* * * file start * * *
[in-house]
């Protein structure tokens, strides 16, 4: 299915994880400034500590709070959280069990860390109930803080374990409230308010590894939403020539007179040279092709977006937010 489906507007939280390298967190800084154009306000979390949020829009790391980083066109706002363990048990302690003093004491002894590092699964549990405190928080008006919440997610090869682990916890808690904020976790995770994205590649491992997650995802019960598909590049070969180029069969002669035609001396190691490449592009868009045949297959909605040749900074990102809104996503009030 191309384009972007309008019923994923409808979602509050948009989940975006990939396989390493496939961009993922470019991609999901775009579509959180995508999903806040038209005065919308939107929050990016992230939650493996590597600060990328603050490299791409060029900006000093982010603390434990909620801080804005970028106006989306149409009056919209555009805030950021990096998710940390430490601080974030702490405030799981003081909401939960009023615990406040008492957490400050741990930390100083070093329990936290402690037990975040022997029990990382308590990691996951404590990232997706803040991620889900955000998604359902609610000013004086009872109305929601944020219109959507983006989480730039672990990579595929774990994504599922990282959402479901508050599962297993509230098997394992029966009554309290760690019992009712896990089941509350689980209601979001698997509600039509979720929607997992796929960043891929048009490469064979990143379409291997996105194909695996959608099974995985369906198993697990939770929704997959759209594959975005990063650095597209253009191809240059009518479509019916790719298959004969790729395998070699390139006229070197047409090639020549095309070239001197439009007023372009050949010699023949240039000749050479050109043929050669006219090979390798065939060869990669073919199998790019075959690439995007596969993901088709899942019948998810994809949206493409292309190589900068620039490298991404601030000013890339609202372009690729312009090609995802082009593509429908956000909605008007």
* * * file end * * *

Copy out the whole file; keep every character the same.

[in-house]
């Protein structure tokens, strides 16, 4: 299915994880400034500590709070959280069990860390109930803080374990409230308010590894939403020539007179040279092709977006937010 489906507007939280390298967190800084154009306000979390949020829009790391980083066109706002363990048990302690003093004491002894590092699964549990405190928080008006919440997610090869682990916890808690904020976790995770994205590649491992997650995802019960598909590049070969180029069969002669035609001396190691490449592009868009045949297959909605040749900074990102809104996503009030 191309384009972007309008019923994923409808979602509050948009989940975006990939396989390493496939961009993922470019991609999901775009579509959180995508999903806040038209005065919308939107929050990016992230939650493996590597600060990328603050490299791409060029900006000093982010603390434990909620801080804005970028106006989306149409009056919209555009805030950021990096998710940390430490601080974030702490405030799981003081909401939960009023615990406040008492957490400050741990930390100083070093329990936290402690037990975040022997029990990382308590990691996951404590990232997706803040991620889900955000998604359902609610000013004086009872109305929601944020219109959507983006989480730039672990990579595929774990994504599922990282959402479901508050599962297993509230098997394992029966009554309290760690019992009712896990089941509350689980209601979001698997509600039509979720929607997992796929960043891929048009490469064979990143379409291997996105194909695996959608099974995985369906198993697990939770929704997959759209594959975005990063650095597209253009191809240059009518479509019916790719298959004969790729395998070699390139006229070197047409090639020549095309070239001197439009007023372009050949010699023949240039000749050479050109043929050669006219090979390798065939060869990669073919199998790019075959690439995007596969993901088709899942019948998810994809949206493409292309190589900068620039490298991404601030000013890339609202372009690729312009090609995802082009593509429908956000909605008007």